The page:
Two More Haikus

-1-

Leathery, well-off,

Eyes on the arc of the ball –

Swing! Volley! Game point!

-2-

I can do it haha

Is it a good night for you

To be sure to be

*I did haiku 2 using the autocomplete feature on my phone as an experiment*

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Two More Haikus

-1-

Leathery, well-off,

Eyes on the arc of the ball –

Swing! Volley! Game point!

-2-

I can do it haha

Is it a good night for you

To be sure to be

*I did haiku 2 using the autocomplete feature on my phone as an experiment*

Two Haikus

-1-

Wistful dragonfly

in search of his one true love

lands on her lilly.

woods

-2-

Wand’ring through the woods

Sifting through two lovers’ minds

For the perfect words

 

Edit: My wonderful co-author on both of these poems inspired these haikus.

Observations on a June afternoon

The fence that was damaged from last year’s snowstorm is still sitting in the garden in rusted pieces. A couple trees still mark the boundary between our yard and theirs, but the damage from the felled pines lingers. Fortunately, the hammock trees are still up. Perfect for a breezy afternoon.

Cars whiz past in a rush to go from one light to the next. Each car has a unique story to it, I can only imagine. The blue van is running late for Grandma’s birthday. The gray sedan is picking her date up for a picnic in the park. A whole slew of cars are rushing past to get to an important business meeting…on a Sunday. The gears of capitalism never stop, I suppose.

A dog barks on the other side of the school, but only for a few moments. Perhaps he scared the people off. Or she.

The gentle breeze tickles my nose and my eyelashes. The hairs on my legs stand up as it picks up for an instant. My hammock rocks oh so slightly, enough to lull a peaceful writer into an afternoon nap…

And he’s back in the game!

I took a long, long break from writing. I wrote here and there, but it was never anything substantial. Between joining a more traditional 9 to 5 job and working on my mental health, writing took a backseat.

During this time, I learned a few things about myself:

  • Therapy does wonders for me.
  • I need writing in my life at the end of the day.
  • In order to write, I need to read.
  • I may have a lot of interests, but they help make me a more well-rounded person.

Getting back into writing more regularly will be challenging, but I know I’m up for it. Expect two posts per week; some combination of a blog post, new story, or a review.

It’s good to be back.

January

It’s been a while, I know. There’s lots to write about, but not just yet. As I start to get back into actively using this site, I’m planning on writing an update blog post and a review. For now, however, I thought I’d share this.  I looked back through some of my previous work, and this attempt at poetry stood out to me. Enjoy!

The air bites my skin and fills my ears with every gust

As I carry groceries from the car,

The sign from the store still lingering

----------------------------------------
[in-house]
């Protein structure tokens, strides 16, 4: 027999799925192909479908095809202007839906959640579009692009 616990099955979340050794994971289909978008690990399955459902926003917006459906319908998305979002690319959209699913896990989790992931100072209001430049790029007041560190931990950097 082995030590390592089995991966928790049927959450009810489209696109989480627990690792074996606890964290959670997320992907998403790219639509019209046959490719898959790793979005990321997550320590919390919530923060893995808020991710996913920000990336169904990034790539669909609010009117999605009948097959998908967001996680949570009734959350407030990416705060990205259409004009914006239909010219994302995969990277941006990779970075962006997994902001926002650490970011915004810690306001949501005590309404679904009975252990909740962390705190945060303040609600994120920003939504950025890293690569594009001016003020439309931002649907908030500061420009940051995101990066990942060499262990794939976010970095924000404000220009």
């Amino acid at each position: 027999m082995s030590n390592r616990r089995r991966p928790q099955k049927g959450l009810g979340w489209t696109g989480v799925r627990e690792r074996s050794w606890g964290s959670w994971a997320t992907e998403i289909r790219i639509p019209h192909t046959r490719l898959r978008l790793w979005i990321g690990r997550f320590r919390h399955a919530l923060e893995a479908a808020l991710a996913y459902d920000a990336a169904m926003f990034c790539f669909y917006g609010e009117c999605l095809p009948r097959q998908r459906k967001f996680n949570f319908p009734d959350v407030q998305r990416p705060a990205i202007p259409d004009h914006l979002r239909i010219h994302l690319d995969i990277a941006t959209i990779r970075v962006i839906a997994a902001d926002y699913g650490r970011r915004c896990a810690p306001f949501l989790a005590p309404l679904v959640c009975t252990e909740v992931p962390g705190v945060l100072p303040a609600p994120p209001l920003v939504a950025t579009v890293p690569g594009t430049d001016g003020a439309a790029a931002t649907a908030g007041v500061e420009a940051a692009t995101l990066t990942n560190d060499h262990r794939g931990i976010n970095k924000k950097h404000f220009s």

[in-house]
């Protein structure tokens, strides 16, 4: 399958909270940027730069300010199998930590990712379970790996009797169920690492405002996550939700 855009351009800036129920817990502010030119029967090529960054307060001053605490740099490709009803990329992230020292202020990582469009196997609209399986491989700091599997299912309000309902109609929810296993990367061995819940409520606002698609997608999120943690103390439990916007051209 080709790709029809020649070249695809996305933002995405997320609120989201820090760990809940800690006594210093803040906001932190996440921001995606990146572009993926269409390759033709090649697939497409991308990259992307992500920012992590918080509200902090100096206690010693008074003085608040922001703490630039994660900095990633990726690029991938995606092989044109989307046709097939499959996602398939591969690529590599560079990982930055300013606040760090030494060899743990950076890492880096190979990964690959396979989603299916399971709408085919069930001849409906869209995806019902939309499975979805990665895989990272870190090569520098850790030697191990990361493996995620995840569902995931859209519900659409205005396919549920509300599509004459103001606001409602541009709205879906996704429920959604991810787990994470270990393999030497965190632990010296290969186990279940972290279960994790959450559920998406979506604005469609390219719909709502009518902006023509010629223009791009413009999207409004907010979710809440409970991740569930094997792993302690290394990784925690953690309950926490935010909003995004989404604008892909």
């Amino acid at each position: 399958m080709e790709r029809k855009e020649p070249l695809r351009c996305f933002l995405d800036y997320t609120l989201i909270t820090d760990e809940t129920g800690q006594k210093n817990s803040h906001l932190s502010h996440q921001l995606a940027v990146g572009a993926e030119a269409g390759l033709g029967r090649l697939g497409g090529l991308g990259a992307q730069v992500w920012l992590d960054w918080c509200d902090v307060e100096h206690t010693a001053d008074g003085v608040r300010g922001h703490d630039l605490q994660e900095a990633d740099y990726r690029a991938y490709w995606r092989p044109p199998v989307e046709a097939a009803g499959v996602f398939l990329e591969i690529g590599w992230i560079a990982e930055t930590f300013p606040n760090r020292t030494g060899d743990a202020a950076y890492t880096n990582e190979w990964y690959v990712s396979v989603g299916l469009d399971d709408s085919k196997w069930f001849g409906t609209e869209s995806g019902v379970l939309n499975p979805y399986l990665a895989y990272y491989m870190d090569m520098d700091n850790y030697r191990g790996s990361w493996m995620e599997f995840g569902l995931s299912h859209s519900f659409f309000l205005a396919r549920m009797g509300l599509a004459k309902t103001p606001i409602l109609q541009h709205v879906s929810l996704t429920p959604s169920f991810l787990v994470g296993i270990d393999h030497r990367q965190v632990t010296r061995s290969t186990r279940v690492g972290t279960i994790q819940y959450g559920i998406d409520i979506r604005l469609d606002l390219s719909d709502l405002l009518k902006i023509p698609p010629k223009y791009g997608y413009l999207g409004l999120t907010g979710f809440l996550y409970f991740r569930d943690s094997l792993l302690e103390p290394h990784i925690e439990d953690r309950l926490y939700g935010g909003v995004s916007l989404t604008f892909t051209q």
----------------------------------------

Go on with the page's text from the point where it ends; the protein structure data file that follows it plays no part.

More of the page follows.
‘Now hiring, inquire inside.’

It’s been nearly a week since I got the call.

Their loss, I’m supposed to think.

You got their attention, didn’t you?

Three whole interviews!

This was supposed to be my new start.

The red door squeaks open, louder than usual.

There’s a deafening quiet to the cramped foyer.

I drop my keys into my bag.

Mail’s here. None for me. Up the steps I go.

3+ years of experience. New beginnings.

That practice isn’t covered under your plan.

New member discounts through the 15th.

Tell me how you handle feedback.

There’s nothing new about this. I’ve heard it all before.

Stray dead leaves flutter on the branches

outside my window, toughing out the winter.

If you can call this winter. It’s barely snowed.

When did winters lose their longevity?

I could start tomorrow with them doing…something.

What’s a good song to learn first?

3+ years of experience. Again.

My room is a mess. Some tea sounds nice.

I suppose it’s all too new to judge, but still…

On Poetry: Happy Monday!

Reviewing old projects can be useful to see how far you’ve come as a writer.Last week I was reviewing some of my high school writings just to see what I had written when I was younger.

Turns out we ended up focusing a lot on poetry. I mean, a ton of poetry. Besides a couple short stories, a 5-minute script, and some descriptive exercises, it was all poetry. Some of it was halfway decent, too.

Why is poetry such a heavy focus in English classes? It’s not a rhetorical question. I’m genuinely curious. Is it because of the precise nature of every single word, line break, and punctuation that loads every stanza with meaning? Maybe becase it’s been around for centuries? Does it have to do with the diversity of the genre? Haikus, limericks, pantoums, and epics. Okay, I haven’t tried writing an epic poem, but my teachers introduced me to a bunch of diferent styles over the years. I’ll have to look it up this week.

Personally, the deliberate nature of poetry always intimidated me. I can write a short story fairly easily and then edit it later, but something about the significance of cadence, rhyme scheme, alliteration, and a plethora of ther things add more pressure to write the perfect words in the perfect order. That weight makes each work more difficult edit, so I always hesitate to give feedback when I see poetry in my writing group.

Then again, people grow when they try new things. Even though I don’t enjoy writing poetry, I’ve written some excellent poems in the past, meaning I have the potential to write more good poems. I’ll be trying to write some original poetry going forward while I edit Elements and develop my next book.

The rest of the week awaits. Happy Monday!